ST. AUGUSTINE, FL -- By the 1960's, Lincolnville had become a vibrant African American neighborhood - a stronghold of middle-class values and commerce.
"Lincolnville was never totally segregated in terms of living," resident Otis Mason said. "I can recall when I was a kid on the corner of, what is now M.L. King and Lincoln Street, there were a couple of grocery stores located in the immediate neighborhood that were owned and operated by Jewish families."
"Oh we were a close-knit family of people," Essie Bush said. "I had fun in Lincolnville."
"We were not totally segregated," Mason said. "White families lived in the community as well."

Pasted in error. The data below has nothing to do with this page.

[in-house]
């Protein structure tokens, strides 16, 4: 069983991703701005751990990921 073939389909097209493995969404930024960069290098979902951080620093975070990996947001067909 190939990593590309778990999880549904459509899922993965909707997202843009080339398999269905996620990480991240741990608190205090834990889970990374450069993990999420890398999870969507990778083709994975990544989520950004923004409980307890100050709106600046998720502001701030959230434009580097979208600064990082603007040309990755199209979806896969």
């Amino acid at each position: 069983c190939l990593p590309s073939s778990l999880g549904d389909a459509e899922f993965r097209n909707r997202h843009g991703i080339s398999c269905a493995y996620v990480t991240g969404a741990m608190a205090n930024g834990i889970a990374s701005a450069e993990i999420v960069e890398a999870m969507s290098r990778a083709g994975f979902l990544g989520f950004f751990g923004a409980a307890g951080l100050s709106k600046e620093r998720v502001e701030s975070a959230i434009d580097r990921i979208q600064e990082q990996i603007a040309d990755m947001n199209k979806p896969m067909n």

While its influence on the local economy grew, these advances were only going to go so far in the face of segregation.
I could not attend the University of Florida. I went down for an interview," Mason said. "It was very interesting about the results of my visit there. I was told that I spoke very well. That`s all I heard."
"My father was a teacher and he was told that if he participated in the movement, he would lose his job," Thomas Jackson said.
Fearing retribution, many of St. Augustine`s middle-class blacks were either hesitant or silent about the growing Civil Rights movement.
There needed to be a new front opened in the fight against segregation, and there was no better place to do it than in a city about to celebrate its 400th birthday.